The moment of tooth: rate, fate, and pattern of Pacific lingcod dentition revealed by pulse-chase

Emily Carr, Adam Summers & Karly Cohen
Tooth replacement rates of polyphyodont cartilaginous and bony fishes are hard to determine because of lack of obvious patterning, and maintaining specimens long enough to observe replacement. Pulse-chase is a fluorescent technique that differentially colours developing mineralized tissue. We present in-situ tooth replacement rate and position data for the oral and pharyngeal detentions of Ophiodon elongatus (Pacific lingcod). We assessed over 10,000 teeth, in 20 fish, and found a daily replacement rate of about two...

Benzalkonium Chloride Disinfectants Induce Apoptosis, Inhibit Proliferation, and Activate the Integrated Stress Response in a 3-D in Vitro Model of Neurodevelopment

Josi Herron, Libin Xu, Hideaki Tomita, Collin White & Terrance Kavanagh
We previously found that the widely used disinfectants, benzalkonium chlorides (BACs), alter cholesterol and lipid homeostasis in neuronal cell lines and in neonatal mouse brains. Here we investigate the effects of BACs on neurospheres, an in vitro three-dimensional model of neurodevelopment. Neurospheres cultured from mouse embryonic neural progenitor cells (NPCs) were exposed to increasing concentrations (1 to 100 nM) of a short-chain BAC (BAC C12), a long-chain BAC (BAC C16), and AY9944 (a known DHCR7...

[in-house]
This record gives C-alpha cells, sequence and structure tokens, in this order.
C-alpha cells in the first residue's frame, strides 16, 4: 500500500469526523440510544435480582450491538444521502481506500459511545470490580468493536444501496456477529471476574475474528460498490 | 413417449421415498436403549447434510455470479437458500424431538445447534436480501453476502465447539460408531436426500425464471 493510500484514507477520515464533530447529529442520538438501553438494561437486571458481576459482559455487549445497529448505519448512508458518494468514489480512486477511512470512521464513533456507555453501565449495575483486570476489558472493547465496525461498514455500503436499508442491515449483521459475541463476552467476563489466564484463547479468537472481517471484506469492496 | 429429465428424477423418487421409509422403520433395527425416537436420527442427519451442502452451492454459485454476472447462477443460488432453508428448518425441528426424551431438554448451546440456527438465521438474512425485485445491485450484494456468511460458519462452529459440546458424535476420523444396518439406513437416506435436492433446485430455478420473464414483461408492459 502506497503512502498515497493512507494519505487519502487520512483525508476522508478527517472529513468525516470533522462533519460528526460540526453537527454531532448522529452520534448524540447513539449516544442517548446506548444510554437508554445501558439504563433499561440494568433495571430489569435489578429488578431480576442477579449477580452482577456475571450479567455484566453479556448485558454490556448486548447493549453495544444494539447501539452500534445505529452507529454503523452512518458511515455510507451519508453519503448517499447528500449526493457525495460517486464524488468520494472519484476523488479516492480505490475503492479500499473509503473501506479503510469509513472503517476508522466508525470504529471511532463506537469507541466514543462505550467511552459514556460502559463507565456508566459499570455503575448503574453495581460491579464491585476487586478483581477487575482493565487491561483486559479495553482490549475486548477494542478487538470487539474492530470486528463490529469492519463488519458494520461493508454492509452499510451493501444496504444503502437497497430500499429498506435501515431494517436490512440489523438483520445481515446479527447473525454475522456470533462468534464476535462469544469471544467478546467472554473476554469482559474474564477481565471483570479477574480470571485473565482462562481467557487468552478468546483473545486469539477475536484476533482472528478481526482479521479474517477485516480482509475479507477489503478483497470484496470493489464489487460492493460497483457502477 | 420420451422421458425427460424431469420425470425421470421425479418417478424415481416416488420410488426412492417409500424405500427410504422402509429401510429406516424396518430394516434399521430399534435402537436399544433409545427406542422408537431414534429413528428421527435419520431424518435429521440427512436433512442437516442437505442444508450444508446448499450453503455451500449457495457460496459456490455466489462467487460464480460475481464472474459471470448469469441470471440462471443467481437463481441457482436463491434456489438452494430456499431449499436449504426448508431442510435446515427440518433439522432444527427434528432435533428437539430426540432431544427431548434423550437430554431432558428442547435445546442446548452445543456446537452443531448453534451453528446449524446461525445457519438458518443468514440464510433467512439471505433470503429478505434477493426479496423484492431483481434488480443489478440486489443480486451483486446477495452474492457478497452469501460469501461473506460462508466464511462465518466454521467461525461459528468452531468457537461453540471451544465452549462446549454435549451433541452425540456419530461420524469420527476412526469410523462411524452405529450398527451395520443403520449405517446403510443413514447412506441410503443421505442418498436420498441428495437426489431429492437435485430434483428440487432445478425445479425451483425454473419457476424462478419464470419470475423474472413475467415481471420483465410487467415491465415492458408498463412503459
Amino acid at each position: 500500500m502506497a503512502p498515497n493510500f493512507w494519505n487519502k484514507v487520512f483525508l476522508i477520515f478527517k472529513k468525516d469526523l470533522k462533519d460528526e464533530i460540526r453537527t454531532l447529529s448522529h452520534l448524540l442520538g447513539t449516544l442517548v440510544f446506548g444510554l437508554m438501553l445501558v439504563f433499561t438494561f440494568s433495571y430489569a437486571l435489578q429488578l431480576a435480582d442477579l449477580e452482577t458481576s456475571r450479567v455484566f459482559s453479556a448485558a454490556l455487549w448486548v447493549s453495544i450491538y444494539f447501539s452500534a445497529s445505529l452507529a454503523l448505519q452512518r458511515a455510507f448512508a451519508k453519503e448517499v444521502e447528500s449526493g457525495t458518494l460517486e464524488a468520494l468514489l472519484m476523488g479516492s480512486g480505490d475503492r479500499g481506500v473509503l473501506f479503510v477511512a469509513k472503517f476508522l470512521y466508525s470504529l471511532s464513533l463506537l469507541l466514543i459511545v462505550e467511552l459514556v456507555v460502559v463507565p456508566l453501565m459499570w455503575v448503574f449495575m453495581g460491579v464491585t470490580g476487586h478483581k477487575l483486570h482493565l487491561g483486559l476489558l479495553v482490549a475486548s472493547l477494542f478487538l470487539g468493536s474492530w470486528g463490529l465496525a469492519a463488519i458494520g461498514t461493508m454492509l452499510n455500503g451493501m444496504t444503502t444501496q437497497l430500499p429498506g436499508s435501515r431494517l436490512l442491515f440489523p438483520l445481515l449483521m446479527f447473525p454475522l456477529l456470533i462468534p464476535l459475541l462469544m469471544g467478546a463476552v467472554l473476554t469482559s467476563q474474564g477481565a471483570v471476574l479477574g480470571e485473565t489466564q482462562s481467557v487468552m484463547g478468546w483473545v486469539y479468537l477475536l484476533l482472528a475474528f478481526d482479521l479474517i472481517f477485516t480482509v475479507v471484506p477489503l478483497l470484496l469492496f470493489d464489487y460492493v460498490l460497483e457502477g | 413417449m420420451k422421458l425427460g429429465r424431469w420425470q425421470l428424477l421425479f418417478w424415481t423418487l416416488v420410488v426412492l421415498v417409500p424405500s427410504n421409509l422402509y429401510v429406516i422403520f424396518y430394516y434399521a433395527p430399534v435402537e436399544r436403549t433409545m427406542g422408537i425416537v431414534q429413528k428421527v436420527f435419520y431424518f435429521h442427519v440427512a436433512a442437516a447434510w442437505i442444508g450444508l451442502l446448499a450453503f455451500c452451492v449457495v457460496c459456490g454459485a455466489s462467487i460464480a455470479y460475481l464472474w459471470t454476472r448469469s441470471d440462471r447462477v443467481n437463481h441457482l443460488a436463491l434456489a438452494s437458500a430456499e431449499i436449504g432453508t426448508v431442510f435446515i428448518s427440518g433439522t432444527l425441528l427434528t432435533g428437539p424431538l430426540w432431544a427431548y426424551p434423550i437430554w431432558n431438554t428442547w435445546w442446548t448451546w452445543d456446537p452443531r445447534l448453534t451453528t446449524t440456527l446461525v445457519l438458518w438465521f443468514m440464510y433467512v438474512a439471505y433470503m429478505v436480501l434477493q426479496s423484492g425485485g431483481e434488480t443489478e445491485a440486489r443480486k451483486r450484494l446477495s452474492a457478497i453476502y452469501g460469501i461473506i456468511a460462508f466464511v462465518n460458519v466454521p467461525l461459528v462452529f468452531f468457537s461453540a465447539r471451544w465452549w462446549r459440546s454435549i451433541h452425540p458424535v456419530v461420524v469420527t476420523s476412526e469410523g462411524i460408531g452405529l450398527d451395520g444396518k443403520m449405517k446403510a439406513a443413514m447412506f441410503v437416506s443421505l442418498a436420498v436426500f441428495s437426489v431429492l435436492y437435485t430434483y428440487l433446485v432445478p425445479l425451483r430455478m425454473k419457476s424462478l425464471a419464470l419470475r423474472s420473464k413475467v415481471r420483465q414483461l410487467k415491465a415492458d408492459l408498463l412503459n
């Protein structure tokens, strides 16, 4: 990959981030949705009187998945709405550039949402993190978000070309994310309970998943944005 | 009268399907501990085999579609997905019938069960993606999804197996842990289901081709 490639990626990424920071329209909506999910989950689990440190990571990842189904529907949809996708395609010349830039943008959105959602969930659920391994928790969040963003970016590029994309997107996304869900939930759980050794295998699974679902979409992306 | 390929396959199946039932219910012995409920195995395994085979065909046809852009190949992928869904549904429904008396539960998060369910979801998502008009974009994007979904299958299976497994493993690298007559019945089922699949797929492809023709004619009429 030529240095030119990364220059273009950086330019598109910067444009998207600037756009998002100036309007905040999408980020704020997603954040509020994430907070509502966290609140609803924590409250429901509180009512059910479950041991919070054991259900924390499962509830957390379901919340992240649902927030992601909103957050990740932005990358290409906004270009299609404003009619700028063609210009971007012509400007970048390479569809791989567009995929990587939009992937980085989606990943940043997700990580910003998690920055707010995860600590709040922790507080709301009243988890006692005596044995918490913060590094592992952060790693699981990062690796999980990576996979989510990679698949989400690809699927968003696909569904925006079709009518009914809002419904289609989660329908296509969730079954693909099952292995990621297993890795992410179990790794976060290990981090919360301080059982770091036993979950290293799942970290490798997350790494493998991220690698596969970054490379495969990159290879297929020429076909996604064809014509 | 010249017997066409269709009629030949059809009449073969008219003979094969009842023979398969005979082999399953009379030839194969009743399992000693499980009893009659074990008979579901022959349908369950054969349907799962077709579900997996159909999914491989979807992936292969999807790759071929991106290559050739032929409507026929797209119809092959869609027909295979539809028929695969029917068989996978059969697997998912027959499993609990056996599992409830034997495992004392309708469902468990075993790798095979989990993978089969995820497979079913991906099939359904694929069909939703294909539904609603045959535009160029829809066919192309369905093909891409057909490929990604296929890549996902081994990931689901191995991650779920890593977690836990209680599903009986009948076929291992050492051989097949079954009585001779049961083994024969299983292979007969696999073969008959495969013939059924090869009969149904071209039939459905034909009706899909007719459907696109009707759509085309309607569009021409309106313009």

Tactile active sensing in an insect-plant pollinator

Tanvi Deora, Mahad Ahmed, Thomas Daniel & Bingni Brunton
The interaction between insects and the flowers they pollinate has driven the evolutionary diversity of both insects and flowering plants, two groups with the most numerous species on Earth. Insects use vision and olfaction to localize host plants, but we know relatively little about how they find the tiny nectary opening in the flower, which can be well beyond their visual resolution. Especially when vision is limited, touch becomes crucial in successful insect–plant pollination interactions....